Restless? Nervous? Need a way to let off some steam? You could be like the rest of the human race over the past tens of thousands of years and fidget with whatever object happens to be within easy reach - a pen, a paper clip, your phone, even a loose flap of skin on your finger are worthy vessels for your excess nervous energy. Or you could do the modern thing and pay “$5 and up” for the hot new toy that has swept young and old alike - the Fidget Spinner. 


1. Because we clearly need more objects in our lives! The average contemporary household owns 300,000 things, at least twice as much as it did 50 years ago. How many more thousands do YOU have? Clearly, you need another - that fidget spinner is so lonely without you.

2. Because you’re not allowed to learn to be comfortable spending time alone with your thoughts. Our society is 100% outward-directed and from a young age we are socialized to consider “loners” to be at best misguided weirdos to be led (or medicated) back into the social fold and at worst dangerous loonies to be forcefully socialized via behavioral or chemical intervention. Taking time to think about some pressing matter in your life - whatever it might be that is inspiring the excess of nervous energy driving you to fidget, perhaps - is frowned upon. You must divert your attention at all costs. The fidget spinner is perfect for those few situations where whipping out your phone to browse social media is a non-starter (during meetings, say, or if you’re caught with that horror of horrors - a dead battery).

3. Because toy “fads” have a time-honored tradition of hooking even the most resistant kids into a lifetime of consumerism, of defining themselves based on their possessions relative to those of their peers. There is a thriving community on YouTube of kids demonstrating the tricks they can do with their spinners, what cool spinners they have managed to either buy themselves or guilt mom and dad into buying for them, even unboxing the spinners. The unboxing videos have an unsettling erotic subtext that would explain why amazon can get away with charging three times the street price for the same spinner (which, sold off tables on the streets of New York, comes without a box).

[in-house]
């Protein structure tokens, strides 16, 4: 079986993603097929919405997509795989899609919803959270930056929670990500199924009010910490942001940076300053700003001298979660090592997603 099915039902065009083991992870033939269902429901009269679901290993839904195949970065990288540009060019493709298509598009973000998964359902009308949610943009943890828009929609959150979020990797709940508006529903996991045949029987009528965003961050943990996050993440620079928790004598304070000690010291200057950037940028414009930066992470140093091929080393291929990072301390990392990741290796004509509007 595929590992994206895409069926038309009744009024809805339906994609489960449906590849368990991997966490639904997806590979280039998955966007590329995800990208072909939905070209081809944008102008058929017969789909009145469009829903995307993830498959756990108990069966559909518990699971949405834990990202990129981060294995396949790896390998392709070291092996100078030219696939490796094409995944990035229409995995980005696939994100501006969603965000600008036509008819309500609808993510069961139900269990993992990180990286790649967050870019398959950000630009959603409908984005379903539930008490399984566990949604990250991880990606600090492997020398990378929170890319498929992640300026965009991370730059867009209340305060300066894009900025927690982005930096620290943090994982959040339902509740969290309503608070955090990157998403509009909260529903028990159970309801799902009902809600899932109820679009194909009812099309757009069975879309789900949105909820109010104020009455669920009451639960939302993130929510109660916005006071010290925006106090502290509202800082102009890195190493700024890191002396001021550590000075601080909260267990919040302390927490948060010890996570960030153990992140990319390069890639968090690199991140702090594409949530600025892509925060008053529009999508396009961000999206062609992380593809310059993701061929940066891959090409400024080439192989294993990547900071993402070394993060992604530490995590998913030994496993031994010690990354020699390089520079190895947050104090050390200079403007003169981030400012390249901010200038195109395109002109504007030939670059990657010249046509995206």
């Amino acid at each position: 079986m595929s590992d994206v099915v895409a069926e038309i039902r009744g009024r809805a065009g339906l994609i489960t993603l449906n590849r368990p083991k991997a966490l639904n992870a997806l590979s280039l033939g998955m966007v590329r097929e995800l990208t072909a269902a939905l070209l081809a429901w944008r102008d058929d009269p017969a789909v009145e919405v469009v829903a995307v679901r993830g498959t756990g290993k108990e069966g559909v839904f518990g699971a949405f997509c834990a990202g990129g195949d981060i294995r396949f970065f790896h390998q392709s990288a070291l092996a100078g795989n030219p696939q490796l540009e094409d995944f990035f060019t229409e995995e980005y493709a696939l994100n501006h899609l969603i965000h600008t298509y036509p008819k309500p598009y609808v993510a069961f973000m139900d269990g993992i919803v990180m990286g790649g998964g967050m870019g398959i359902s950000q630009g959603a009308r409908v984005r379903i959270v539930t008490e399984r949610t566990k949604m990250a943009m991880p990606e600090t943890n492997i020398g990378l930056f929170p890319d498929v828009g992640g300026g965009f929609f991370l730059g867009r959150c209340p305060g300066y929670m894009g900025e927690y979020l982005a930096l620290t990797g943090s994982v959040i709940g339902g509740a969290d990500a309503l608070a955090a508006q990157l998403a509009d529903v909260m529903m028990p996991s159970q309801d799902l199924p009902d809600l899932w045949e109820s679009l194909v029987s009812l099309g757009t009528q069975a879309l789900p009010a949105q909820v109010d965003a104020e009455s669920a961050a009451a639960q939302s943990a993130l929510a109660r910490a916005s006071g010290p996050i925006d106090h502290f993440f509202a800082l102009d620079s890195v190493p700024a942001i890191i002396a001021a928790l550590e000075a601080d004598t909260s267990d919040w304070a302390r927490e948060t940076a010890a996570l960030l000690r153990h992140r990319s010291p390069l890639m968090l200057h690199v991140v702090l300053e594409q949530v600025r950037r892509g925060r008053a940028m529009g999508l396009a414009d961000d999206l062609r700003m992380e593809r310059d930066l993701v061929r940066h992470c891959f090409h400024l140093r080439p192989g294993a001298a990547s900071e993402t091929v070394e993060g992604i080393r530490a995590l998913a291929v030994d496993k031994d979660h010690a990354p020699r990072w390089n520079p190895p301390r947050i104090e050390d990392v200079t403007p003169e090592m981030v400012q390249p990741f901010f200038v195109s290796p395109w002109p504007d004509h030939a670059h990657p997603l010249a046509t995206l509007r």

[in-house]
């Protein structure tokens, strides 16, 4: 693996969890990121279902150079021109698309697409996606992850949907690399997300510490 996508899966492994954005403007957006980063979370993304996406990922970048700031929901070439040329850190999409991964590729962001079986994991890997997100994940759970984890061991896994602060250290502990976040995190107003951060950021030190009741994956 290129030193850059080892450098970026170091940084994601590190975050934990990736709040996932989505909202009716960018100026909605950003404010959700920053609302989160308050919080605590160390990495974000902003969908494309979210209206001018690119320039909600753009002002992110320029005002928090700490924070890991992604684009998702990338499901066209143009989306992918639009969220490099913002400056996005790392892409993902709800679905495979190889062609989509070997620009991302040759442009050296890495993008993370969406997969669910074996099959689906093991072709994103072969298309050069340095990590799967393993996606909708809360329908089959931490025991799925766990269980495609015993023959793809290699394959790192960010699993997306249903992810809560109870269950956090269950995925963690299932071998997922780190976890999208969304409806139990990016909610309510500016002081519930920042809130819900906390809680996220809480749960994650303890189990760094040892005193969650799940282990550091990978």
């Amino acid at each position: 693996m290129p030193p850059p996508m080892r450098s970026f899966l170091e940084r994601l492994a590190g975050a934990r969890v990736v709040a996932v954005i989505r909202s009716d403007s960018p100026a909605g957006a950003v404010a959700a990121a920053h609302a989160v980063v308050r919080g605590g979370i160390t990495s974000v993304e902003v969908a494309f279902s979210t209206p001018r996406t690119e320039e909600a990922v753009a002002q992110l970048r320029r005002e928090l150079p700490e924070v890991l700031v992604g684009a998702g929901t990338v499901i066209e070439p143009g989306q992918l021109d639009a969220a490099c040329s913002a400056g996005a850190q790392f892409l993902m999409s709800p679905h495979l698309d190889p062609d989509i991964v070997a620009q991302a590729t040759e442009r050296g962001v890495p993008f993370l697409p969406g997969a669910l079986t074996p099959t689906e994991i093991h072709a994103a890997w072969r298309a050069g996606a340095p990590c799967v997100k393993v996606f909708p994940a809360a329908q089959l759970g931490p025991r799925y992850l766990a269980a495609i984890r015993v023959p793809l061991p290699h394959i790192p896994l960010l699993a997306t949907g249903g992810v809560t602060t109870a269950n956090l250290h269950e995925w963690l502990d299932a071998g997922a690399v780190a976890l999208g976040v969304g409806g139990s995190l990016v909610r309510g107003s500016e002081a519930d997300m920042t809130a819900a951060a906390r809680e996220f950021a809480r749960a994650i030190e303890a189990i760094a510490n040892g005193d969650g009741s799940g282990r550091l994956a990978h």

4. Because the idea of buying an item from a corporation to alleviate your excess nervous energy reinforces society’s externalization process, the seeking of outside solutions to internal problems. As children we are taught not to solve our problems ourselves but to go to the teacher or another authority figure. As adults, if we have a conflict with another person, we are taught to go to the police or to file a suit in court rather than dealing with the other person on a more basic level. If we are poor or in need, we are taught to go to the government rather than to ask for help from family, friends, or neighbors. The entire paradigm consists of an externalization of all problem solving with the end result of forcing the individual to become dependent on the state. The state then tidily washes its hands of its responsibility for its citizens, citing the “free market” while it pays billions out to its preferred defense contractors in lieu of funding domestic programs meant to lift people out of poverty. One elevates poor people to the middle class - the other simply kills them - both diminish the number of poor people in the world, but I’d hope the majority of humanity can agree on which holds the moral high ground…